On April 21, 2013, Poetry Stratford featured the four poets from the Red Kite Press anthology Four Women: Gloria Alvernaz Mulcahy, Penn Kemp, Marianne Micros, and Colleen Thibaudeau. Gloria, Penn, and Marianne read their own work, and poet Patricia Black read the late Colleen Thibaudeau’s poems. Here is one of Colleen’s “Inwhich” poems from Four Women:
Inwhich I Decide To Look Once More at the Story of Never Meeting Pete & Doris, But Solving the Puzzle of the Valuable Little Stamp My Mother Has Pressed Into My Hand
I am once more in the street and just at that time of day
which the poets of the future will make much of.
The violet hour of the pearly exhaust fumes
(can’t you hear them chanting?) like the inside
of a fresh-water clamshell, the sky (once long-ago
their grandfather showed them where they had been).
Soon the greenish fluorescent lights of the great city
will stratify, very regular (lichen bands), very exact,
the steep, straight-up mountainsides of the great downtown.
Luminous lichen bands. In the darkness they will hear
the small incessant torrents of electricity falling.
On March 1-9, 2013, Colleening, a play by Adam Corrigan Holowitz celebrating the life and poetry of Colleen Thibaudeau, was presented by the Alvego Root Theatre Company at the Arts Project Theatre in London, Ontario. Colleening features many of Colleen Thibaudeau’s poems, some set to music and sung, as well as excerpts from letters Colleen wrote to friends and family throughout her life.
Patsy Morgan, Chris McAuley, Paul Grambo, and Donna Creighton were the wonderful performers and interpreters of Colleen’s work. Stephen Holowitz and Oliver Whitehead composed the music, adding vibrant settings for Colleen’s words.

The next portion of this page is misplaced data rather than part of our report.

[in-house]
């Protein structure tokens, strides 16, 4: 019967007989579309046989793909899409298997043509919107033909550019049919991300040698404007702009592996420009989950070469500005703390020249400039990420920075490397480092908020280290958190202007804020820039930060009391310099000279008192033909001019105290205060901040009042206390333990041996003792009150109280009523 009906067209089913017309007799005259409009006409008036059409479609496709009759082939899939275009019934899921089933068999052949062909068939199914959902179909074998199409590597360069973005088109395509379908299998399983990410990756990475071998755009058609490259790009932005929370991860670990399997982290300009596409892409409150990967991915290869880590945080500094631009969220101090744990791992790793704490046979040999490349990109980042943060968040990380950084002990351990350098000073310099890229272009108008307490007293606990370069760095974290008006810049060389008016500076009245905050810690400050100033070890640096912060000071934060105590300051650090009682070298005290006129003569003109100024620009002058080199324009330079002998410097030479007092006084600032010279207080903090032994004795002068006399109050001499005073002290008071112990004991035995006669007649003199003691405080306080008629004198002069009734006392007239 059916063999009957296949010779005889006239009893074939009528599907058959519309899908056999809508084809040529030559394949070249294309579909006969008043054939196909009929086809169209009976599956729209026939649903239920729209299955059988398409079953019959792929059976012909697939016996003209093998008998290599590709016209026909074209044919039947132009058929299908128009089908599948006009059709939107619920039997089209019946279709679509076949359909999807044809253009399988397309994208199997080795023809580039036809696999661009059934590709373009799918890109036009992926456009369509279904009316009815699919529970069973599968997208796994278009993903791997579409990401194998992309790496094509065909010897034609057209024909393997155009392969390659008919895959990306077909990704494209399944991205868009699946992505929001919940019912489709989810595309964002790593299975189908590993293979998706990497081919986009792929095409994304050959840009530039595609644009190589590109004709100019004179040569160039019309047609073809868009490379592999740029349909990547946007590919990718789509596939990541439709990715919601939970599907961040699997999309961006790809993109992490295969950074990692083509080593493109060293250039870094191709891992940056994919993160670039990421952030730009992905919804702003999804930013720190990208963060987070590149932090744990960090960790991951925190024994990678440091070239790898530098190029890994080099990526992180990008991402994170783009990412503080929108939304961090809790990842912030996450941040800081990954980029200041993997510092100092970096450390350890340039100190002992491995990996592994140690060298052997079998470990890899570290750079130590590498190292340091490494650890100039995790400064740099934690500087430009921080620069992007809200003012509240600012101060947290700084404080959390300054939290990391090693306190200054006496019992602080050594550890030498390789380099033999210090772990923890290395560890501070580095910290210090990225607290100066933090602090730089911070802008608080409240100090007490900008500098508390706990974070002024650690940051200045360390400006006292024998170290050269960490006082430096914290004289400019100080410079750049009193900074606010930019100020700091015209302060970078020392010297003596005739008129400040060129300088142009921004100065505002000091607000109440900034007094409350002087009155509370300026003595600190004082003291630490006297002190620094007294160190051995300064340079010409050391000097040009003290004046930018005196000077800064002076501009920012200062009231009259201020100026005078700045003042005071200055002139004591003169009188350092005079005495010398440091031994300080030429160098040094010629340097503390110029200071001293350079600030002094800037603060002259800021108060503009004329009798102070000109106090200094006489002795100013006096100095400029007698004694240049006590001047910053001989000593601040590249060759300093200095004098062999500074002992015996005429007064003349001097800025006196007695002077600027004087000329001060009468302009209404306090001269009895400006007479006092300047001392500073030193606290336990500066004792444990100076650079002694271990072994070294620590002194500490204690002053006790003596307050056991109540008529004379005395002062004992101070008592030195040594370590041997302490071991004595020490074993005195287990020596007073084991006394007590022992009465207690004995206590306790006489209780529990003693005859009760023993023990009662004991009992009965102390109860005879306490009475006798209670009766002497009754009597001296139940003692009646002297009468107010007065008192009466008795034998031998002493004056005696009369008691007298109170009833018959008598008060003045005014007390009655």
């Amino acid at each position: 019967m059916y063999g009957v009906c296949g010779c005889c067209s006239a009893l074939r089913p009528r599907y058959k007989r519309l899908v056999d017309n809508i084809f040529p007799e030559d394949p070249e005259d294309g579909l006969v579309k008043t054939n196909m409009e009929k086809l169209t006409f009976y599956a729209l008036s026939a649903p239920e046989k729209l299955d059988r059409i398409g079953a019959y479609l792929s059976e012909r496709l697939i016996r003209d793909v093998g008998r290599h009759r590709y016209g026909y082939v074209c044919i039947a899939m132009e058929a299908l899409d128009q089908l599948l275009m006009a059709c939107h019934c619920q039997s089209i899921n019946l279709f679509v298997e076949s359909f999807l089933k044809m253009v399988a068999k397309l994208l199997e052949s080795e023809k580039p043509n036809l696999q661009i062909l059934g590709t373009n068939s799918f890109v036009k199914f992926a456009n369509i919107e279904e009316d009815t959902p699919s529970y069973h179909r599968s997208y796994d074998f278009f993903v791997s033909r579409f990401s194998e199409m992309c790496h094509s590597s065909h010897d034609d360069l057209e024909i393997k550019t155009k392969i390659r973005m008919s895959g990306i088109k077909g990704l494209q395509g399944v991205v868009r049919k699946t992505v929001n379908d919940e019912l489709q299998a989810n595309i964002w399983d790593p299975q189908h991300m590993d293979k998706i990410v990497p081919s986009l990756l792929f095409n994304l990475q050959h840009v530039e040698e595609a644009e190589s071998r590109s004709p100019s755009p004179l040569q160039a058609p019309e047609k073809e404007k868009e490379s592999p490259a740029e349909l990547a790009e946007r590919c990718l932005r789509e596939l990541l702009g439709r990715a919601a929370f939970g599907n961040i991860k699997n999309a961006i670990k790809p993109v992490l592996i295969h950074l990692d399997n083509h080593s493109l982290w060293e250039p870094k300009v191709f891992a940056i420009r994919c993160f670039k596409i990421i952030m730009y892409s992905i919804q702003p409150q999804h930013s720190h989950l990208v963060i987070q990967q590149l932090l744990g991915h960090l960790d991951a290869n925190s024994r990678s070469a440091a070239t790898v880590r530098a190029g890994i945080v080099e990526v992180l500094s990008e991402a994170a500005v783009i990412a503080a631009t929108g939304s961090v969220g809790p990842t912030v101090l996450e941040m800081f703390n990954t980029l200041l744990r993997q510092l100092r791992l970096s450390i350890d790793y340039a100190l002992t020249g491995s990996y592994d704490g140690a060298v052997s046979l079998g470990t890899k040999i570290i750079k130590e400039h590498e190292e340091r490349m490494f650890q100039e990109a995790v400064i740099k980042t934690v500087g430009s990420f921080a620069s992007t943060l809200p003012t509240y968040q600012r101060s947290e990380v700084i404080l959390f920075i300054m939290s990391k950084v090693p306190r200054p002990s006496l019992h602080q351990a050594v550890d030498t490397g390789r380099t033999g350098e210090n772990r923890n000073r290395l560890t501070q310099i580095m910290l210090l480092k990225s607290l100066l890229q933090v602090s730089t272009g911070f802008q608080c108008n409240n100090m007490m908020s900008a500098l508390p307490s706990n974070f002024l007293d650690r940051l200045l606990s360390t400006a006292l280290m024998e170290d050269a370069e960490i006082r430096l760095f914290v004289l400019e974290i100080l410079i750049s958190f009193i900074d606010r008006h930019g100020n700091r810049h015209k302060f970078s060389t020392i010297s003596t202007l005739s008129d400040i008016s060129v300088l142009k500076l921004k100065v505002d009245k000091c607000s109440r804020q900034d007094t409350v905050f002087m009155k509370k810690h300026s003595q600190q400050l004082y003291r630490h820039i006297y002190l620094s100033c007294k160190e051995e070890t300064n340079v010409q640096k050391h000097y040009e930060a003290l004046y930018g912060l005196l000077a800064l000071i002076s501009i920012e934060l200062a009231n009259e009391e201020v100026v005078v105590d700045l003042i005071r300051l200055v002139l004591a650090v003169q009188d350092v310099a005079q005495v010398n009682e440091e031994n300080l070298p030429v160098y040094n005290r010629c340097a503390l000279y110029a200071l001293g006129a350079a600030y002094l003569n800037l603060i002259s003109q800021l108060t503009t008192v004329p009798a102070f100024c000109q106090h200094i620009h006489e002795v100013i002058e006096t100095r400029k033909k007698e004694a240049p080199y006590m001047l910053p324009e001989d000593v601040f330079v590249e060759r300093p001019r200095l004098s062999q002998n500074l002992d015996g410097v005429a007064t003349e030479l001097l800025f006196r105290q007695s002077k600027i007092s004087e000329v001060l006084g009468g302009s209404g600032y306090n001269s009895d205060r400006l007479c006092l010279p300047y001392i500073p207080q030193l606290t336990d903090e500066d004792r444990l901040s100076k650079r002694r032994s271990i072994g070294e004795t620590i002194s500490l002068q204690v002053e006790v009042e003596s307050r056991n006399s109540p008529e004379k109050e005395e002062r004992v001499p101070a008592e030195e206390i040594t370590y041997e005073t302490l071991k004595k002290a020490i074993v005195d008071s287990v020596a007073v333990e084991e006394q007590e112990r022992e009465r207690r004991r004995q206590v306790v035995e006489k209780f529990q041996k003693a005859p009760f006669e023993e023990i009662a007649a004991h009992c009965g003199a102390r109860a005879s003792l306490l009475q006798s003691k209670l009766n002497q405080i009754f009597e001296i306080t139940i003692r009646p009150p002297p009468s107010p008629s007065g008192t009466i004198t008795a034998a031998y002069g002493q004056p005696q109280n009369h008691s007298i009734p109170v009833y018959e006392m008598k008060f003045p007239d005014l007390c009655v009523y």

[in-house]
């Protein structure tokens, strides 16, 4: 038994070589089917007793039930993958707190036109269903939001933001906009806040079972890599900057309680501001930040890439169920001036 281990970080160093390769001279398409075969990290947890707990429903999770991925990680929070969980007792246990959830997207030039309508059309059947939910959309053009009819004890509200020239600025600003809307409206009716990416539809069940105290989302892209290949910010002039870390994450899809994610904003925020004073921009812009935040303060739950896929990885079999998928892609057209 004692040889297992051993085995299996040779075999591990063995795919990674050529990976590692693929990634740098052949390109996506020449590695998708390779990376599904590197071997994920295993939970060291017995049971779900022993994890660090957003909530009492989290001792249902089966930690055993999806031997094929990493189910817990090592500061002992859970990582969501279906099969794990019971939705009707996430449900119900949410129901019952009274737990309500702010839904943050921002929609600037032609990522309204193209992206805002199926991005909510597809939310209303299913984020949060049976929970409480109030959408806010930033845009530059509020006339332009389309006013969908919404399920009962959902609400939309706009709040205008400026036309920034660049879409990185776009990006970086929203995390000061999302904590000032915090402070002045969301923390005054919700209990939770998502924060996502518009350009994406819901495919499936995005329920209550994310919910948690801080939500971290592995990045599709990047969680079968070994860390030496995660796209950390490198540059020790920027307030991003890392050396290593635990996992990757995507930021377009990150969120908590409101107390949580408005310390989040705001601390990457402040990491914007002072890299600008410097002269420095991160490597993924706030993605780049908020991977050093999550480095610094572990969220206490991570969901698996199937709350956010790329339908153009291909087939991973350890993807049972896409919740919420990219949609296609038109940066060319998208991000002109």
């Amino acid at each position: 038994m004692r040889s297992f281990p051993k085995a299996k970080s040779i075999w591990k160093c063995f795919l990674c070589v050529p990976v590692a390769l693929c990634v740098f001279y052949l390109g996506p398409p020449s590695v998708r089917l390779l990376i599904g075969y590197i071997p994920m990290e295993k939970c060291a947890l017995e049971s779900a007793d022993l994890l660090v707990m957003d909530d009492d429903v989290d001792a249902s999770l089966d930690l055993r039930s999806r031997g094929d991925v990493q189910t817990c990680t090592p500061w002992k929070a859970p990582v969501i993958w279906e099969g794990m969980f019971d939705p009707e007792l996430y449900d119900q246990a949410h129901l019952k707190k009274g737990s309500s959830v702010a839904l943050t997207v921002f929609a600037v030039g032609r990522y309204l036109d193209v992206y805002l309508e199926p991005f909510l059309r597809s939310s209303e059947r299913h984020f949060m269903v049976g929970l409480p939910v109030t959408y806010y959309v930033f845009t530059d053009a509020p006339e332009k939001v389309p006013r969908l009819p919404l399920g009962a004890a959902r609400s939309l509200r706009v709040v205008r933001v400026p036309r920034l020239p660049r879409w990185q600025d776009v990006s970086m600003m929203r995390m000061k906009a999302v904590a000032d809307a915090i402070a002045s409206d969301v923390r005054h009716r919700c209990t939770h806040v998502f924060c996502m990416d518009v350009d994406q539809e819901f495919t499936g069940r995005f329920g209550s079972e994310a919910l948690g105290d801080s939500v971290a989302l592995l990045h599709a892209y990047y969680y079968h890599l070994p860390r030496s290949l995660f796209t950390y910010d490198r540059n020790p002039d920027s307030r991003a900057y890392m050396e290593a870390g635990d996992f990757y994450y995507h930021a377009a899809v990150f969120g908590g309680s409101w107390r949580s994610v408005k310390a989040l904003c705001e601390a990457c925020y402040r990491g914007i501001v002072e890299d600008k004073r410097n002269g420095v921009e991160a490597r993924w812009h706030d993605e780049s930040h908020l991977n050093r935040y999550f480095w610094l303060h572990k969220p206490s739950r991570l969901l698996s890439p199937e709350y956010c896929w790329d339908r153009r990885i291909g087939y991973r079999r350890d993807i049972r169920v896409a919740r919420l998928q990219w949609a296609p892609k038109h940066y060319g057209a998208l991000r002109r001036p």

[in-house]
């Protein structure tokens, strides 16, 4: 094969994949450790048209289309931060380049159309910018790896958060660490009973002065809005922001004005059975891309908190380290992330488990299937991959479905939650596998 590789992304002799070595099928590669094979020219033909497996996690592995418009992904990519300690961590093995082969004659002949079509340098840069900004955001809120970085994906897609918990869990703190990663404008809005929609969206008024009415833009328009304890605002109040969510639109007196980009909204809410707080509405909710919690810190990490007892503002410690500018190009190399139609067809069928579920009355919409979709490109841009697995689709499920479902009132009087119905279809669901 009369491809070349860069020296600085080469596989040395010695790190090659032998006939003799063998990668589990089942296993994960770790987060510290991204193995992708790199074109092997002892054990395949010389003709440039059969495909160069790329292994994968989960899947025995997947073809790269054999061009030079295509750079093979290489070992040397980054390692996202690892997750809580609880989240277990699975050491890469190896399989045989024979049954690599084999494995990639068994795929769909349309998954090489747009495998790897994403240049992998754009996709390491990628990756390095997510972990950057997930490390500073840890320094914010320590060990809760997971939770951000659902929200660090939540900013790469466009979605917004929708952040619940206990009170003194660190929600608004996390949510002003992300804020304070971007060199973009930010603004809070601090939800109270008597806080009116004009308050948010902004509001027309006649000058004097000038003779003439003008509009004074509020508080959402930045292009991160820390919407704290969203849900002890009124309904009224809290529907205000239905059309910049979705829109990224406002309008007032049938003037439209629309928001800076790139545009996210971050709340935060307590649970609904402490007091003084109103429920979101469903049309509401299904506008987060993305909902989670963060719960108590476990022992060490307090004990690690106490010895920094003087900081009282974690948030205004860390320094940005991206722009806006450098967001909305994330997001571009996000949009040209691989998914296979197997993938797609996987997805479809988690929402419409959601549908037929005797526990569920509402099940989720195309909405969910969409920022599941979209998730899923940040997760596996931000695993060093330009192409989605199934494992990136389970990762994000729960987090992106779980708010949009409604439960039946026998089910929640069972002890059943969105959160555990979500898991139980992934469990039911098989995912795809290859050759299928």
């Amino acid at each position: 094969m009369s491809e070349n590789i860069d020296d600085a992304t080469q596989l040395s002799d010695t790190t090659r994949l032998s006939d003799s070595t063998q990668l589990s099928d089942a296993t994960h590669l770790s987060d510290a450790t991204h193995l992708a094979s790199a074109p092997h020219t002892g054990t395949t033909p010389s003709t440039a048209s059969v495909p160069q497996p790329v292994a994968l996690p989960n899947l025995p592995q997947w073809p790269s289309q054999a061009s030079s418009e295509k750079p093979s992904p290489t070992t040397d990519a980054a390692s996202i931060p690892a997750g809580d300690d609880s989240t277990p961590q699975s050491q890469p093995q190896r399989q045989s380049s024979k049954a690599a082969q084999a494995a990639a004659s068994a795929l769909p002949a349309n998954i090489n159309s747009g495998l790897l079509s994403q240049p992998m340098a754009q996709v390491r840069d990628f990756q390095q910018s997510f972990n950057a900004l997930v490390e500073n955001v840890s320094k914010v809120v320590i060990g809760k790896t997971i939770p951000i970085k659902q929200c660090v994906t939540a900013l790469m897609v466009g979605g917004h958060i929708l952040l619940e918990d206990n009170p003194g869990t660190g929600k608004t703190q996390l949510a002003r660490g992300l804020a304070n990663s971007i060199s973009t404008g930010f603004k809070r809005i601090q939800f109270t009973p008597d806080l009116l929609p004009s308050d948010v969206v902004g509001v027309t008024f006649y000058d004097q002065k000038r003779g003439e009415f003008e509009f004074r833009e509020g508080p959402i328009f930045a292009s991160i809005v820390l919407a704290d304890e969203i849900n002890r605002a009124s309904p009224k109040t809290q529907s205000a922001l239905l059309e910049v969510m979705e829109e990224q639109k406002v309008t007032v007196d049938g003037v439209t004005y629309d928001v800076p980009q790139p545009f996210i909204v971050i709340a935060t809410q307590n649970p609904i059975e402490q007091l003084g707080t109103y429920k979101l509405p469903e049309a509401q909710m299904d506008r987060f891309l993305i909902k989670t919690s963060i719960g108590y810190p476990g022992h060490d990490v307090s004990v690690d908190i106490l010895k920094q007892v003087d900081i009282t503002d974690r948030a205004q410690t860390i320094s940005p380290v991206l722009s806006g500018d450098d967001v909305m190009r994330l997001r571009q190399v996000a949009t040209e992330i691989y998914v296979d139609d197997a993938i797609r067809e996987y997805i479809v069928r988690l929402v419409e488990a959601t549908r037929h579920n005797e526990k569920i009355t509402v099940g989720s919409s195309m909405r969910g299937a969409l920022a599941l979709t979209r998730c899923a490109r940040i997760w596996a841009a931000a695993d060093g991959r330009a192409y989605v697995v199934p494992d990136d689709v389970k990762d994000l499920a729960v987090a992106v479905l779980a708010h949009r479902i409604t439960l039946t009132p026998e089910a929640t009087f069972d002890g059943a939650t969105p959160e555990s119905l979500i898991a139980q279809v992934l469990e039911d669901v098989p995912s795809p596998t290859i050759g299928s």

Here are the poems and letters featured in Act I and Act II of the play, some spoken and some set to music*:
My Grandmother’s Sugar Shell, Ontario Baroque
St. Thomas Watermelon Summer
Children in the Storm
The Obvious Skies The Dieppe Gardens Poems
Sociable People Wondering What I Do
Going to Winnipeg
King’s Park, Manitoba
Letter to Margaret One
What Happened to the N.Y. Sunday Times
Letter to Margaret Two Aristide Bruant au Honey Dew
Letter to Margaret Three
Name Dropping as Skipping Stones
Letter to Margaret Four
Last Night I Dreamed
Lullaby for the Mother Little Anne Running
All My Nephews Have Gone to the Tar Sands
A Page of Rage
Running Down to Barachois
Canada Trust Tower More bird stuff
The Tomato Pickers Observed
The Brown Family
Looking at The Artemesia Book
Miniature Four White Bracelets
Rainy Day in March
The play’s collage of poems, letters, and reminiscences also included extracts from other writing about Colleen Thibaudeau or about her family: Stan Dragland’s “Prologue”, Herman Gooden’s “Colleen and Jamie”, Stewart Thibaudeau’s story “The War”, and other selections from “A Biographical Sketch” from earlier interviews conducted by Stan Dragland, Peggy Dragisic, Don McKay and Jean McKay.
*About the music:
♦ Music for the “Miniature” series poems was composed by Stephen Holowitz and Oliver Whitehead.
♦ Stephen Holowitz composed music for “Childlight Town”, “Watermelon Summer”, “The Dieppe Gardens Poems”, “Sunday Morning”, “Malcolm Working”, “The Cooper”, and “Rainy Day in March”.
♦ Oliver Whitehead composed music for “The Obvious Skies”, “King’s Park Manitoba”, “Aristide Bruant au Honey Dew”, “Lullaby for the Mother”, “Little Anne Running”, and “White Bracelets”.